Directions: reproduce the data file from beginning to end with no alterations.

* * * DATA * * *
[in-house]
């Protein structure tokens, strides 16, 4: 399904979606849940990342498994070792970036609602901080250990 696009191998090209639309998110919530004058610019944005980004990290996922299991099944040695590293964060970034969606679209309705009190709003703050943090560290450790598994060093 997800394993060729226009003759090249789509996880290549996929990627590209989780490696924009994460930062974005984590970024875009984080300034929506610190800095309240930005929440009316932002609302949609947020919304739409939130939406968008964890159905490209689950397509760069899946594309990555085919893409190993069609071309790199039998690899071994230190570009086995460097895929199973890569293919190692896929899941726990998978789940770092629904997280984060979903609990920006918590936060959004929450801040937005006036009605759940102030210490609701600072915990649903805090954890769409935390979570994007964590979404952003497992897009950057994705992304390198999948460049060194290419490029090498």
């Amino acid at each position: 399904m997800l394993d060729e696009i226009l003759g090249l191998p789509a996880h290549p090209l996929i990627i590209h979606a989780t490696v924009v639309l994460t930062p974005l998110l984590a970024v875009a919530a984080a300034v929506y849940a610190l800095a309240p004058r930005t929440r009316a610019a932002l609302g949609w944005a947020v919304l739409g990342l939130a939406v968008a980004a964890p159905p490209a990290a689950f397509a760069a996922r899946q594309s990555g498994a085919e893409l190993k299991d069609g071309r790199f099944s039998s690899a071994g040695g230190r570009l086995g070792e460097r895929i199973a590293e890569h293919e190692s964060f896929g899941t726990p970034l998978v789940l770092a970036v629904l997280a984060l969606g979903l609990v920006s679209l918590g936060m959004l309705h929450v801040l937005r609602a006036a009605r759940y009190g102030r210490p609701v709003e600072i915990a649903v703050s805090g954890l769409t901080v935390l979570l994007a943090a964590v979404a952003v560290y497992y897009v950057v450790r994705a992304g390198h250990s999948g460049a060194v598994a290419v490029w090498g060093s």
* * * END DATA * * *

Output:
[in-house]
């Protein structure tokens, strides 16, 4: 399904979606849940990342498994070792970036609602901080250990 696009191998090209639309998110919530004058610019944005980004990290996922299991099944040695590293964060970034969606679209309705009190709003703050943090560290450790598994060093 997800394993060729226009003759090249789509996880290549996929990627590209989780490696924009994460930062974005984590970024875009984080300034929506610190800095309240930005929440009316932002609302949609947020919304739409939130939406968008964890159905490209689950397509760069899946594309990555085919893409190993069609071309790199039998690899071994230190570009086995460097895929199973890569293919190692896929899941726990998978789940770092629904997280984060979903609990920006918590936060959004929450801040937005006036009605759940102030210490609701600072915990649903805090954890769409935390979570994007964590979404952003497992897009950057994705992304390198999948460049060194290419490029090498």
């Amino acid at each position: 399904m997800l394993d060729e696009i226009l003759g090249l191998p789509a996880h290549p090209l996929i990627i590209h979606a989780t490696v924009v639309l994460t930062p974005l998110l984590a970024v875009a919530a984080a300034v929506y849940a610190l800095a309240p004058r930005t929440r009316a610019a932002l609302g949609w944005a947020v919304l739409g990342l939130a939406v968008a980004a964890p159905p490209a990290a689950f397509a760069a996922r899946q594309s990555g498994a085919e893409l190993k299991d069609g071309r790199f099944s039998s690899a071994g040695g230190r570009l086995g070792e460097r895929i199973a590293e890569h293919e190692s964060f896929g899941t726990p970034l998978v789940l770092a970036v629904l997280a984060l969606g979903l609990v920006s679209l918590g936060m959004l309705h929450v801040l937005r609602a006036a009605r759940y009190g102030r210490p609701v709003e600072i915990a649903v703050s805090g954890l769409t901080v935390l979570l994007a943090a964590v979404a952003v560290y497992y897009v950057v450790r994705a992304g390198h250990s999948g460049a060194v598994a290419v490029w090498g060093s």